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Foxconn and Vedanta to manufacture semiconductors in India under new JV

The new facility will back the Indian government's vision of turning the subcontinent into a semiconductor manufacturing powerhouse.
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Written by Aimee Chanthadavong, Senior Journalist on

Taiwanese electronics manufacturing giant Foxconn and Indian conglomerate Vedanta have signed a memorandum of understanding to form a joint venture that will manufacture semiconductors in India.

Under the MoU, Vedanta will hold the majority in the JV, while Foxconn will be a minority shareholder. Vendanta chairman Anil Agarwal will also be the chairman of the new joint venture, the companies said.

"This first-of-its-kind joint venture between the two companies will support Indian Prime Minister Narendra Modi's vision to create an ecosystem for semiconductor manufacturing in India," the companies added.

The location for the new chip plant is still being finalised with a number of state governments in India, according to the companies.

At the end of last year, the Indian government announced a plan that will see the nation put ₹2,30,000 crore, around $30 billion, behind a plan to turn India into a semiconductor manufacturing powerhouse.

The government added it would be putting ₹55,392 crore, around $7.5 billion, behind its electronics manufacturing schemes, which include large scale electronics manufacturing, IT hardware, promotion activities, and electronics manufacturing clusters.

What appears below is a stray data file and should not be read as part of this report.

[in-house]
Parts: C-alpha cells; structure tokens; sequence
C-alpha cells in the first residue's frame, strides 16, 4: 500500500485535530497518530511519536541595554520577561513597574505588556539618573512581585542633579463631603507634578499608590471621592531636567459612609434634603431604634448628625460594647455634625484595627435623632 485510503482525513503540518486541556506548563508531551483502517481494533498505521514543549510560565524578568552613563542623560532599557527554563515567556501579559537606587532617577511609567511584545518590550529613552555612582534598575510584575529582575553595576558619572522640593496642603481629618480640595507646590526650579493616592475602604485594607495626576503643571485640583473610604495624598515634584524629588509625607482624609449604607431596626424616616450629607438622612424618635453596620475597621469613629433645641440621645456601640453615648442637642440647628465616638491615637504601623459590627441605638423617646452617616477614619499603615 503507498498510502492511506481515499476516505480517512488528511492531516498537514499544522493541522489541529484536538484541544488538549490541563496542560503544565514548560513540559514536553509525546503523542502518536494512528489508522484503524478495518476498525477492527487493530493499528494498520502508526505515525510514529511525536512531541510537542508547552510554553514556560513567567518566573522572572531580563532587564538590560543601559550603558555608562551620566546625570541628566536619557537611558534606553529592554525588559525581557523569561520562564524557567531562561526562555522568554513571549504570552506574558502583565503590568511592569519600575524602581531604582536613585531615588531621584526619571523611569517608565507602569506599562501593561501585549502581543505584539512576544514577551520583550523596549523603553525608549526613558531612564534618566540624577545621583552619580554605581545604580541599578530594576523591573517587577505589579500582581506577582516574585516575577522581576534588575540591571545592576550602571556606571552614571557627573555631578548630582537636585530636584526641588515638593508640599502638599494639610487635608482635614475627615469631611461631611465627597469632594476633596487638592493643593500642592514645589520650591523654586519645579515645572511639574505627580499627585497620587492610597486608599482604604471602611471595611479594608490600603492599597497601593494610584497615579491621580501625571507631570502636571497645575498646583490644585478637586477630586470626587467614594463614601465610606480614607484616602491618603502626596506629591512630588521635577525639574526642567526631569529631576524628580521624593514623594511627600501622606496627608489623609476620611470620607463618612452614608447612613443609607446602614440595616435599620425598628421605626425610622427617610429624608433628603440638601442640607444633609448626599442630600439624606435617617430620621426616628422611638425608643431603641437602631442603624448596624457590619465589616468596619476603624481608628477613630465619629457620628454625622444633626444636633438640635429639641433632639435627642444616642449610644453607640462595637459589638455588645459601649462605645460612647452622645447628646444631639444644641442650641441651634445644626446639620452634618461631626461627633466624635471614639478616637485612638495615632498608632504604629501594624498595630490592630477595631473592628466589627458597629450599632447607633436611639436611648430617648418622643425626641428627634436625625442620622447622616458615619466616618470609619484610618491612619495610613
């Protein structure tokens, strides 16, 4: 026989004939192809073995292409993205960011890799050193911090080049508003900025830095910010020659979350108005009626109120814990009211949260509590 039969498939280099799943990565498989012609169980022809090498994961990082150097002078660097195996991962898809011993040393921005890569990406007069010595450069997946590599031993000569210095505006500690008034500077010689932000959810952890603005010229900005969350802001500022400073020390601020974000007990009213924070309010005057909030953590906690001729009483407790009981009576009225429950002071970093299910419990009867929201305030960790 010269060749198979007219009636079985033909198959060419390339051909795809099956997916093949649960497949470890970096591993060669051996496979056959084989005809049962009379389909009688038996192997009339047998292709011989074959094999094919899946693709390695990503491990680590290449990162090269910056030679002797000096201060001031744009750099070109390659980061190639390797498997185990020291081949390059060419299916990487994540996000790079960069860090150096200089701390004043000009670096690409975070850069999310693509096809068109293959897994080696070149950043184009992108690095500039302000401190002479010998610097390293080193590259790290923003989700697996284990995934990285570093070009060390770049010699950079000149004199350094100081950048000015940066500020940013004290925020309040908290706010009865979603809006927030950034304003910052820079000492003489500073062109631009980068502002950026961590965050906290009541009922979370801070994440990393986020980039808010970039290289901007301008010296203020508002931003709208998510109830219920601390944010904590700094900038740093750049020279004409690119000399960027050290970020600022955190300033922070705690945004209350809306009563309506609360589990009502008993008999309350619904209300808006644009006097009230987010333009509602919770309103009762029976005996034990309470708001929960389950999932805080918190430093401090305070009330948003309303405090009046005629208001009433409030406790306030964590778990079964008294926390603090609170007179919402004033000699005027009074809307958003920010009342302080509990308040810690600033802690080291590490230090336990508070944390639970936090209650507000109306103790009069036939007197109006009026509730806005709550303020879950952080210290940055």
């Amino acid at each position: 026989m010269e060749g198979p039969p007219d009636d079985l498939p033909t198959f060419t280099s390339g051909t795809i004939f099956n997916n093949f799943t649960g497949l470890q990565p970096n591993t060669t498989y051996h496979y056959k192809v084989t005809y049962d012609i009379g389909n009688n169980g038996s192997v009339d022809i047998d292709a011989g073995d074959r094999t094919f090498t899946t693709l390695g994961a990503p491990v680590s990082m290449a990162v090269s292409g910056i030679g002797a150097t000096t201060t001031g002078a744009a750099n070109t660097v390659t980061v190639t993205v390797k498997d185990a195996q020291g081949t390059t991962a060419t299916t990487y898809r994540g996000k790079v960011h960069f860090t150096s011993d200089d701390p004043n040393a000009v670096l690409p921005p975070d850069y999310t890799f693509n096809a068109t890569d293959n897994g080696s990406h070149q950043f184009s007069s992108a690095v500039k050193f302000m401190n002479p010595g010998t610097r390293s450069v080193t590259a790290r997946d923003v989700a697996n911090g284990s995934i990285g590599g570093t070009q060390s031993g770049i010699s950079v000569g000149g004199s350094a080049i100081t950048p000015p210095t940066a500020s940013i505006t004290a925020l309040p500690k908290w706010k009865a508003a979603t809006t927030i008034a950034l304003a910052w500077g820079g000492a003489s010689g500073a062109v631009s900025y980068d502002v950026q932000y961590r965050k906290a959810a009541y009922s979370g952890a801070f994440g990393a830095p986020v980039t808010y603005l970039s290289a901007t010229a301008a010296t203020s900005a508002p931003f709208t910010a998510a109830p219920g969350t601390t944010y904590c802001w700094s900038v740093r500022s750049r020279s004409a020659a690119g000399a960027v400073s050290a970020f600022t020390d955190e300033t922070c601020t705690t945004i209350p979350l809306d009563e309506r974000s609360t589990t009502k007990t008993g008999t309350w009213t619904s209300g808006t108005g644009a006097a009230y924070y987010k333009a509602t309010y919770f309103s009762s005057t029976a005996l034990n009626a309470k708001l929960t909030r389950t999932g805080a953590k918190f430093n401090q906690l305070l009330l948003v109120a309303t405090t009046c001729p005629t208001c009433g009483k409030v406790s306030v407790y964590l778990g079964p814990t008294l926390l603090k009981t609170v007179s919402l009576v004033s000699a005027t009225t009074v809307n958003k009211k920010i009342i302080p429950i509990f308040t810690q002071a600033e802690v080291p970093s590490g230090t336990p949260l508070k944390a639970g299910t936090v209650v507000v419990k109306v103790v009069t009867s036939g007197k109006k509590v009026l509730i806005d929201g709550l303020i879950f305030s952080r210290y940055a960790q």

Establishing a semiconductor facility comes during a time when electronic makers continue to struggle with the global chip shortage, which has been predicted to last up until early 2023.

Also in India, the union government has issued a ban on an additional 54 Chinese apps, including those owned by Tencent and Alibaba.

The enforcement was issued by the Ministry of Electronics and IT under section 69a of the Information Technology Act, as reported by Economic Times.

"The 54 apps have already been blocked from being accessed in India through the [Google] Play Store," an official told ET.

"Many of the apps from the stable of Tencent and Alibaba, have changed hands to hide ownership. They are also being hosted out of countries like Hong Kong or Singapore, but the data was ultimately going to servers in Chinese destinations."

This latest ban by the Indian government is in addition to the 59 Chinese apps that have been barred from the subcontinent since June 2020. Those affected apps included TikTok, Weibo, and WeChat.

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